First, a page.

To avoid this dreadful orgy of violence and cruelty, men and women had to work harder, think quicker, turn all their creativity to the task of picking faster, faster, and faster again. Baptist found that the most efficient pickers were beaten most because, he says, they were the most innovative, the ones most likely to figure out even more ways to get cotton into their sacks. Through the use of systematic terror, whites forced black people to become the most efficient producers of cotton in the world: The United States jumped from producing 180 million bales of cotton in 1821, to 354 million bales in 1831, to 644 million bales in 1841, to 1,390 bales in 1860. "By 1820," Baptist writes, "the ability of enslaved people in southwestern frontier fields to produce more cotton of a higher quality for less drove most other producing regions out of the world market."

Torture, Baptist shows, was a success—and was terrible in no small part because it was a success.

OUR CURRENT DEBATE ON torture tends to assume that if the CIA's methods of waterboarding, rape, humiliation, and murder resulted in useful intelligence, then those methods are somehow justified. In fact, though, as Baptist shows, torture is not justified by success, but institutionalized by it. When torture achieves its aims, the result is more, and more brutal, torture. Slavery became more and more vicious as planters realized that the whip could extort more and more gains from its victims. Even death could be turned to profit; those who were murdered were often presented as object lessons to terrorize those who remained. The success of torture turned America into a charnel house of pillage, rape, and atrocity for decade after brutal decade.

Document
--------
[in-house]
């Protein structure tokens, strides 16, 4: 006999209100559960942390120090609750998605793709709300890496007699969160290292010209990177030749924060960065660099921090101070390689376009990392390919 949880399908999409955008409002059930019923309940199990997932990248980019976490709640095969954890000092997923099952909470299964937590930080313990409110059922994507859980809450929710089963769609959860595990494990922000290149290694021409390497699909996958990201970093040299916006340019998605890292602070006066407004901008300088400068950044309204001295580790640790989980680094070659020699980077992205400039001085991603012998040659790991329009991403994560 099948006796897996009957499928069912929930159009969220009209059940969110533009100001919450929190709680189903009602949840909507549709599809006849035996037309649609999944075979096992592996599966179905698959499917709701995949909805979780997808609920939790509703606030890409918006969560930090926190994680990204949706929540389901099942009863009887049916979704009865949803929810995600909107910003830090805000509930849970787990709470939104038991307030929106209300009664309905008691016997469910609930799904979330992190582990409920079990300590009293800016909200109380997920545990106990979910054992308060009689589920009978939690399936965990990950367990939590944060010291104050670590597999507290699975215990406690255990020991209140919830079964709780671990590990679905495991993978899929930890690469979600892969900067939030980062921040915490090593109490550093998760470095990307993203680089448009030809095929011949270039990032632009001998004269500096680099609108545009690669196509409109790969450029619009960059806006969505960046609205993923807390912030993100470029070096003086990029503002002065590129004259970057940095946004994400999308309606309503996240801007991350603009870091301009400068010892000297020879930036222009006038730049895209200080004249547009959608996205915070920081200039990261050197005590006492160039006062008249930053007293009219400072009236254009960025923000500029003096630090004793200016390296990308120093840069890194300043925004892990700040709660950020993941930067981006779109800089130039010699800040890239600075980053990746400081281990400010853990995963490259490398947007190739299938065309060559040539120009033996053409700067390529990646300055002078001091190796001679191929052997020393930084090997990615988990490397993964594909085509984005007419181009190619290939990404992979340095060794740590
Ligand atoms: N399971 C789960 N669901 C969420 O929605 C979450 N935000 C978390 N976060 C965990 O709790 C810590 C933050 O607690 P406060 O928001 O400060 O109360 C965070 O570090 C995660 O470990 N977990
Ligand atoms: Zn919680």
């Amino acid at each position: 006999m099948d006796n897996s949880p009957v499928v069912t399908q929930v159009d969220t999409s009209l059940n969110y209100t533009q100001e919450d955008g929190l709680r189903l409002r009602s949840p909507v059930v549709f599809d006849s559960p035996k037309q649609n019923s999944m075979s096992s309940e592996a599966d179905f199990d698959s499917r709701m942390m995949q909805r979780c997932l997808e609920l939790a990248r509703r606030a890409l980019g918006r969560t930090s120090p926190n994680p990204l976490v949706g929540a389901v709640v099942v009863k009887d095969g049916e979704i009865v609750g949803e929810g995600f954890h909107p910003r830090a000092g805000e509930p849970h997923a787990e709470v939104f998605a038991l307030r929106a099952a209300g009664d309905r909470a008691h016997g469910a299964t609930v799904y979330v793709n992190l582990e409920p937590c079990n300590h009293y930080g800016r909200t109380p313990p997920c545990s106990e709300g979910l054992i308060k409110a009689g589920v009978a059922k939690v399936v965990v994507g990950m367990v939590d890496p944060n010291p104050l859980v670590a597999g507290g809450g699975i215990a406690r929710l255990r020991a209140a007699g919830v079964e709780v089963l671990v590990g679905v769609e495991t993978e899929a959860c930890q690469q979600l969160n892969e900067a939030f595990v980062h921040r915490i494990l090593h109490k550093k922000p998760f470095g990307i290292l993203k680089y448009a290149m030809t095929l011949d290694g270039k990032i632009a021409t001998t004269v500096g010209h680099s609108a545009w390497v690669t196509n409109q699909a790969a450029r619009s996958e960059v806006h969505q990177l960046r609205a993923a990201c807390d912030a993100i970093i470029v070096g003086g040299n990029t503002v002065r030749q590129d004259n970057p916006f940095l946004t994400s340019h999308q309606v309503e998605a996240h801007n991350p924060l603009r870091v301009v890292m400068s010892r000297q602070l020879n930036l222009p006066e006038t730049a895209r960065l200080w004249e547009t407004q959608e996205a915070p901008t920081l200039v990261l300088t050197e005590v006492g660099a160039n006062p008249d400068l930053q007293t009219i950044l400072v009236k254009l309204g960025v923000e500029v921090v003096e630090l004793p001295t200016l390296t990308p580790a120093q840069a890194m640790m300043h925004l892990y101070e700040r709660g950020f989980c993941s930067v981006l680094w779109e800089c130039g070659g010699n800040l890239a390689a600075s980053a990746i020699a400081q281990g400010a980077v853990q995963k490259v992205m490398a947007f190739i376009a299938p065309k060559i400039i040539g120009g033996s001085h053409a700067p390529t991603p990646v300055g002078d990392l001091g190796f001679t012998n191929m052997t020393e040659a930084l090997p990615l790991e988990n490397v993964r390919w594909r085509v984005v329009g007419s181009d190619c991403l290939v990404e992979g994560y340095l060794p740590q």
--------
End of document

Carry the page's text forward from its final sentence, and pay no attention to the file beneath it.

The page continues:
American industrialization came about not despite slavery, or in the North next door to slavery, but because slavery fueled it.

Sullivan's claim that Bush's use of torture violated American tradition or values is unsustainable. America's success was created out of torture; torture is why we are an economic power. From the whip to the waterboard, America has used violence to ensure its safety, its fortune, and its power. "Violence," as H. Rap Brown said, "is as American as apple pie."

The argument that America doesn't torture isn't just an interpretation of history, of course. It's also a moral argument; Sullivan, and those like him, point to American values and decency in an attempt to create a country that does not torture. Thinking of Bush's torture as exceptional is a way to make it unacceptable. Sullivan argues this is not who we are. He may be historically wrong, but shouldn't we ignore that in the interest of advancing moral right?

The problem is that the argument for American virtue is not, ultimately, a rejection of the logic of torture. It's an endorsement of it. Torture in the war on terror is justified on the grounds that those people, over there, are irredeemably evil and dangerous. We are good and decent and moral; therefore, anything we do in response to evil is also good and decent and moral—or at worst a tough choice by good men and women manning the ramparts. The videos of ISIS beheadings show once and for all who is in the right. America would never do anything like that, so whatever America does in response is justified. Decency and morality are defined not to exclude torture, but to excuse it.

Reading Baptist, though, it's clear that America has not, in fact, been morally superior to ISIS, or to anyone, up to and including the Nazis. Yes, we don't have slavery anymore—but the nation's current wealth, its current power, and its current place in the world was created out of a nightmare system of cruelty and greed. Nor did that system end, full stop, in 1865. Instead, it ground on, through Jim Crow and lynchings and on to our present prison system, where torture of various kinds is hardly unknown.

When America tortures, then, it is not doing so despite its decency, or to protect its decency. It is doing so as part of a lengthy tradition of almost indescribable violence. We have no virtue that excuses our brutality. We need to avoid torture not because it is incompatible with American ideals, but because it is all too compatible. In forgetfulness or in repose, America's hands, if not checked, still feel for the whip.